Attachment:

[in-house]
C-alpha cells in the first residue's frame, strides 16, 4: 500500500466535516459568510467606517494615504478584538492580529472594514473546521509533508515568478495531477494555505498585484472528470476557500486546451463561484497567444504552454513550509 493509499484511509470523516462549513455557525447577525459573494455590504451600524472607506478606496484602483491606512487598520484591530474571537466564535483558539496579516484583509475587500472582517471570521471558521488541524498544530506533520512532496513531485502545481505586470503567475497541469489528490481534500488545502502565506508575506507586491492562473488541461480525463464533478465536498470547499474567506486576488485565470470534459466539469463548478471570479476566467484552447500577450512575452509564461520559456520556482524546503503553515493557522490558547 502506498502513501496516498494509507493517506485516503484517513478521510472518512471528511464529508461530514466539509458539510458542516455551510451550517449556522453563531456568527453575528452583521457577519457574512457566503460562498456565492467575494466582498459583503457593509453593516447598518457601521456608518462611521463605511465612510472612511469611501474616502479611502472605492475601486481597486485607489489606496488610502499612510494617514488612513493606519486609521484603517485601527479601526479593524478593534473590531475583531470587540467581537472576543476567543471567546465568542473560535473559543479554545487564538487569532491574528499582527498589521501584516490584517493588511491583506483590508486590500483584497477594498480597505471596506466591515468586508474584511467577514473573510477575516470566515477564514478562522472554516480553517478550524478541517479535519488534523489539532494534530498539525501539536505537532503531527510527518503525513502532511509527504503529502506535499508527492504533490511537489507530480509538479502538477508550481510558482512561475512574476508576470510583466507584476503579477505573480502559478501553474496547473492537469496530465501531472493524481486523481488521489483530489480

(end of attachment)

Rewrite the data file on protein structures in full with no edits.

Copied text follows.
[in-house]
C-alpha cells in the first residue's frame, strides 16, 4: 500500500466535516459568510467606517494615504478584538492580529472594514473546521509533508515568478495531477494555505498585484472528470476557500486546451463561484497567444504552454513550509 493509499484511509470523516462549513455557525447577525459573494455590504451600524472607506478606496484602483491606512487598520484591530474571537466564535483558539496579516484583509475587500472582517471570521471558521488541524498544530506533520512532496513531485502545481505586470503567475497541469489528490481534500488545502502565506508575506507586491492562473488541461480525463464533478465536498470547499474567506486576488485565470470534459466539469463548478471570479476566467484552447500577450512575452509564461520559456520556482524546503503553515493557522490558547 502506498502513501496516498494509507493517506485516503484517513478521510472518512471528511464529508461530514466539509458539510458542516455551510451550517449556522453563531456568527453575528452583521457577519457574512457566503460562498456565492467575494466582498459583503457593509453593516447598518457601521456608518462611521463605511465612510472612511469611501474616502479611502472605492475601486481597486485607489489606496488610502499612510494617514488612513493606519486609521484603517485601527479601526479593524478593534473590531475583531470587540467581537472576543476567543471567546465568542473560535473559543479554545487564538487569532491574528499582527498589521501584516490584517493588511491583506483590508486590500483584497477594498480597505471596506466591515468586508474584511467577514473573510477575516470566515477564514478562522472554516480553517478550524478541517479535519488534523489539532494534530498539525501539536505537532503531527510527518503525513502532511509527504503529502506535499508527492504533490511537489507530480509538479502538477508550481510558482512561475512574476508576470510583466507584476503579477505573480502559478501553474496547473492537469496530465501531472493524481486523481488521489483530489480